On its own and as part of its joint venture with Siemens, Nokia is shedding staff in concerted efforts to reduce costs.
Last week, the world’s largest manufacturer of mobile phones cut 330 positions at research-and-development facilities in Denmark and Finland. Earlier this month, Nokia Siemens Networks (NSN), its telecommunications-equipment joint venture with Germany’s Siemens AG, announced that it would eliminate between 4,500 to 5,800 jobs by 2011.
Nokia today announced further headcount reductions, indicating that it would pare about 220 R&D jobs in Japan as part of an ongoing restructuring.
“As part of its global efforts to align its research and development (R&D) operations to be in line with its focused portfolio of future products, Nokia will be reducing its R&D activities in Japan.”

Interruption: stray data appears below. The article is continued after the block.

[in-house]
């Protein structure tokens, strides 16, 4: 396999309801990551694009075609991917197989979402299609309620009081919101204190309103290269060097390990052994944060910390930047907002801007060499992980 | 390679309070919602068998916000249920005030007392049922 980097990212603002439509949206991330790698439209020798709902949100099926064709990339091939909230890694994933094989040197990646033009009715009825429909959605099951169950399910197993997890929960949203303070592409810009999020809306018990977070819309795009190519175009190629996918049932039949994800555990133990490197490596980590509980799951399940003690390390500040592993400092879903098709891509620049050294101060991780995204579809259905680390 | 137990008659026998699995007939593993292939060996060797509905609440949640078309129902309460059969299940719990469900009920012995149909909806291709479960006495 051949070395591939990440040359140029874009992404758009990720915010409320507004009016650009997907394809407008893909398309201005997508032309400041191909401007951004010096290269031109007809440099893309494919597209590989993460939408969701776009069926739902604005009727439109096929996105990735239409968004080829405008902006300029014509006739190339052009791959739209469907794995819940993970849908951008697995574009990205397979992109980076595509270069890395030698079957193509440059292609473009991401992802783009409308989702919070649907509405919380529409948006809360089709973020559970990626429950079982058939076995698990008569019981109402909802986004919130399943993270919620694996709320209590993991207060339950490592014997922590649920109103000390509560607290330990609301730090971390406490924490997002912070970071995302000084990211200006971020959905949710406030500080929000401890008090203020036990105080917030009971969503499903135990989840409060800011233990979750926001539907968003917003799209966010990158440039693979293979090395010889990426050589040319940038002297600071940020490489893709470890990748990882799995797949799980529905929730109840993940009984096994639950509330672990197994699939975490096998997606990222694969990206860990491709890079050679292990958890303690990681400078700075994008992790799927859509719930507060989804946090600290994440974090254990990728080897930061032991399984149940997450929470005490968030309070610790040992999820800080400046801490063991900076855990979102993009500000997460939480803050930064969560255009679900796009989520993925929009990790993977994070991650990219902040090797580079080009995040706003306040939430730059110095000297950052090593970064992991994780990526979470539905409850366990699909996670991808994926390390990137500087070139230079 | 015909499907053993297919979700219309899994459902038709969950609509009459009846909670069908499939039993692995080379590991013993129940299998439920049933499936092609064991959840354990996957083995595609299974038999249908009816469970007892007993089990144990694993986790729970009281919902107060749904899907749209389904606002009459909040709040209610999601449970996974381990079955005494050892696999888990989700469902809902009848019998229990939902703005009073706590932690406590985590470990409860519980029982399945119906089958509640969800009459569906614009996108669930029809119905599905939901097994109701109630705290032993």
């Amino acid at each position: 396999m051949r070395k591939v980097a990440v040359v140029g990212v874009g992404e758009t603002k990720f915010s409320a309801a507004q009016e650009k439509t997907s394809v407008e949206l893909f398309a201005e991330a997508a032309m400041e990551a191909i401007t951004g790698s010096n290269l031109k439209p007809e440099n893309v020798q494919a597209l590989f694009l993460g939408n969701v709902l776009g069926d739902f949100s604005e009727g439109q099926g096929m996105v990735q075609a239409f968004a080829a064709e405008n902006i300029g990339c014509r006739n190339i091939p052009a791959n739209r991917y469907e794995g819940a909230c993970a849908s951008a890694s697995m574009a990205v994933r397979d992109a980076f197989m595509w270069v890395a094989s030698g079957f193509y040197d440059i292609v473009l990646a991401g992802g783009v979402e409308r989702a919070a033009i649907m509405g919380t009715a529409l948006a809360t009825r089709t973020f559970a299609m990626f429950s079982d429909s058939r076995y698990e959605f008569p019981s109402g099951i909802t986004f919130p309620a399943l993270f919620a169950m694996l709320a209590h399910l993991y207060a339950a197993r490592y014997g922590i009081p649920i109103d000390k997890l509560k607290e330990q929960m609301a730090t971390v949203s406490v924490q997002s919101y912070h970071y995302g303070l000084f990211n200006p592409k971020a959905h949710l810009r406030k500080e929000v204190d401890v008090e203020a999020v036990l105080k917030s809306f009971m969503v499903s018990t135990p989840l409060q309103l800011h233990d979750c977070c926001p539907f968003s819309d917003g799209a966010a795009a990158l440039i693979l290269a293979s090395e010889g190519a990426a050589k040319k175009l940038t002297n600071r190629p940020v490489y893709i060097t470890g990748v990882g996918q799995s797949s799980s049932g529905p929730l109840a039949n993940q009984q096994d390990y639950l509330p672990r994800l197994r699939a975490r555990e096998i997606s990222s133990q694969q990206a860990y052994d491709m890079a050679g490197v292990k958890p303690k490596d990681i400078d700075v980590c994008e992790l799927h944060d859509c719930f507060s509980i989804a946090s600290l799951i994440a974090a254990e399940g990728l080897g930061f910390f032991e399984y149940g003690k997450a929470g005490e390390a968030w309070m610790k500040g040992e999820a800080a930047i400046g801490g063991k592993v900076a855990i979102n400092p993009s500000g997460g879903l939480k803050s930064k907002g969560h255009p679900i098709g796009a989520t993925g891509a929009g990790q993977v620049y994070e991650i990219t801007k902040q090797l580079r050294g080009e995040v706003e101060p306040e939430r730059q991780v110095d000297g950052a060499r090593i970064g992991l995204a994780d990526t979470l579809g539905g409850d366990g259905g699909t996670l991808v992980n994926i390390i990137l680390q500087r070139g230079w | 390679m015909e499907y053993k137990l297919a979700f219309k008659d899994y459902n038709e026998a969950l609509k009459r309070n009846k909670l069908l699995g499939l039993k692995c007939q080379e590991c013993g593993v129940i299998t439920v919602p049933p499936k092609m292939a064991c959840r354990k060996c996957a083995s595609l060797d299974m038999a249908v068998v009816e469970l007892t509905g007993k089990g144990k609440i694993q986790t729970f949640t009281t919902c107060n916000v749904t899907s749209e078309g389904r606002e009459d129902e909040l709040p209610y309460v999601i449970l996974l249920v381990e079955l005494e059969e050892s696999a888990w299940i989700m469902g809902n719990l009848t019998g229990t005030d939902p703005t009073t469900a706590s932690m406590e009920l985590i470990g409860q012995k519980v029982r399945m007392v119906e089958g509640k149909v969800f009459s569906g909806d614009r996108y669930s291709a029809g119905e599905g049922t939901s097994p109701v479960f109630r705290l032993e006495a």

Before today’s move, Nokia had announced about 4,000 job reductions since January, including approximately 1,300 voluntary redundancy packages.
Nokia’s R&D group includes about 17,000 employees. Nokia, like many other information-technology concerns, is shifting some R&D jobs from relatively high-cost jurisdictions to lower-cost ones.
The company announced a third-quarter net loss of 559 million euros amid rising competition in the smartphone market. It also has suffered well-documented problems with its Nokia Siemens Networks joint venture.